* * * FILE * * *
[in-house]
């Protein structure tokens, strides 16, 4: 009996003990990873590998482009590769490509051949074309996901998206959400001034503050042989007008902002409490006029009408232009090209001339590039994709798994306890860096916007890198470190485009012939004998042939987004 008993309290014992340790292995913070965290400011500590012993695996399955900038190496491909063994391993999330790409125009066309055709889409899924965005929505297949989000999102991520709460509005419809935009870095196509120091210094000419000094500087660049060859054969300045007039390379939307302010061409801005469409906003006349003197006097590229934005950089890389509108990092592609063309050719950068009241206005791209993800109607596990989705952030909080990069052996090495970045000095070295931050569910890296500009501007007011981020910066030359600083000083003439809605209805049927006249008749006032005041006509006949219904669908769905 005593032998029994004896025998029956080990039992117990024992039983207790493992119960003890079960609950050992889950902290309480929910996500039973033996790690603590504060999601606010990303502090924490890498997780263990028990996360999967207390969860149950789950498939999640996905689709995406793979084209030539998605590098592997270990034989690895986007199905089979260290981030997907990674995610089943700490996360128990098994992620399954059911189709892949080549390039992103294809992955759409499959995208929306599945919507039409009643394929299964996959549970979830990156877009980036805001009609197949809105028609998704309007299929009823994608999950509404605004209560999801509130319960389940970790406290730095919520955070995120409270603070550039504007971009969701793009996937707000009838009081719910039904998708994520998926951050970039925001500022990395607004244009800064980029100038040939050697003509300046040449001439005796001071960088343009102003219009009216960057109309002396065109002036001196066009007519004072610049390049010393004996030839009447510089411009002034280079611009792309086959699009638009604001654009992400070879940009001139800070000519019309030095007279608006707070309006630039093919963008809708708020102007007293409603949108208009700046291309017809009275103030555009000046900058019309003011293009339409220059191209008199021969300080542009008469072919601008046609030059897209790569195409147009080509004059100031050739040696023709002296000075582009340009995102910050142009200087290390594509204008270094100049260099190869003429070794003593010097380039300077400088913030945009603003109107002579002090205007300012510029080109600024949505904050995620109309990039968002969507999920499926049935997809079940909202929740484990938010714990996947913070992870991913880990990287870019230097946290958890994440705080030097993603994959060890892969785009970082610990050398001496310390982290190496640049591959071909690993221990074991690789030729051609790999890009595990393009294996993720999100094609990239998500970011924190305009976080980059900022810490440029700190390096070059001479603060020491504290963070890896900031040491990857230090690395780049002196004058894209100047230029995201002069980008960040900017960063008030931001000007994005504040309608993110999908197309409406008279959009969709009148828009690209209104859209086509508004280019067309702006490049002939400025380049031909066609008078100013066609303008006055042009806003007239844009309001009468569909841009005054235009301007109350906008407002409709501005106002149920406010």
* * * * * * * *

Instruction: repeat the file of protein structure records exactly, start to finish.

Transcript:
[in-house]
């Protein structure tokens, strides 16, 4: 009996003990990873590998482009590769490509051949074309996901998206959400001034503050042989007008902002409490006029009408232009090209001339590039994709798994306890860096916007890198470190485009012939004998042939987004 008993309290014992340790292995913070965290400011500590012993695996399955900038190496491909063994391993999330790409125009066309055709889409899924965005929505297949989000999102991520709460509005419809935009870095196509120091210094000419000094500087660049060859054969300045007039390379939307302010061409801005469409906003006349003197006097590229934005950089890389509108990092592609063309050719950068009241206005791209993800109607596990989705952030909080990069052996090495970045000095070295931050569910890296500009501007007011981020910066030359600083000083003439809605209805049927006249008749006032005041006509006949219904669908769905 005593032998029994004896025998029956080990039992117990024992039983207790493992119960003890079960609950050992889950902290309480929910996500039973033996790690603590504060999601606010990303502090924490890498997780263990028990996360999967207390969860149950789950498939999640996905689709995406793979084209030539998605590098592997270990034989690895986007199905089979260290981030997907990674995610089943700490996360128990098994992620399954059911189709892949080549390039992103294809992955759409499959995208929306599945919507039409009643394929299964996959549970979830990156877009980036805001009609197949809105028609998704309007299929009823994608999950509404605004209560999801509130319960389940970790406290730095919520955070995120409270603070550039504007971009969701793009996937707000009838009081719910039904998708994520998926951050970039925001500022990395607004244009800064980029100038040939050697003509300046040449001439005796001071960088343009102003219009009216960057109309002396065109002036001196066009007519004072610049390049010393004996030839009447510089411009002034280079611009792309086959699009638009604001654009992400070879940009001139800070000519019309030095007279608006707070309006630039093919963008809708708020102007007293409603949108208009700046291309017809009275103030555009000046900058019309003011293009339409220059191209008199021969300080542009008469072919601008046609030059897209790569195409147009080509004059100031050739040696023709002296000075582009340009995102910050142009200087290390594509204008270094100049260099190869003429070794003593010097380039300077400088913030945009603003109107002579002090205007300012510029080109600024949505904050995620109309990039968002969507999920499926049935997809079940909202929740484990938010714990996947913070992870991913880990990287870019230097946290958890994440705080030097993603994959060890892969785009970082610990050398001496310390982290190496640049591959071909690993221990074991690789030729051609790999890009595990393009294996993720999100094609990239998500970011924190305009976080980059900022810490440029700190390096070059001479603060020491504290963070890896900031040491990857230090690395780049002196004058894209100047230029995201002069980008960040900017960063008030931001000007994005504040309608993110999908197309409406008279959009969709009148828009690209209104859209086509508004280019067309702006490049002939400025380049031909066609008078100013066609303008006055042009806003007239844009309001009468569909841009005054235009301007109350906008407002409709501005106002149920406010």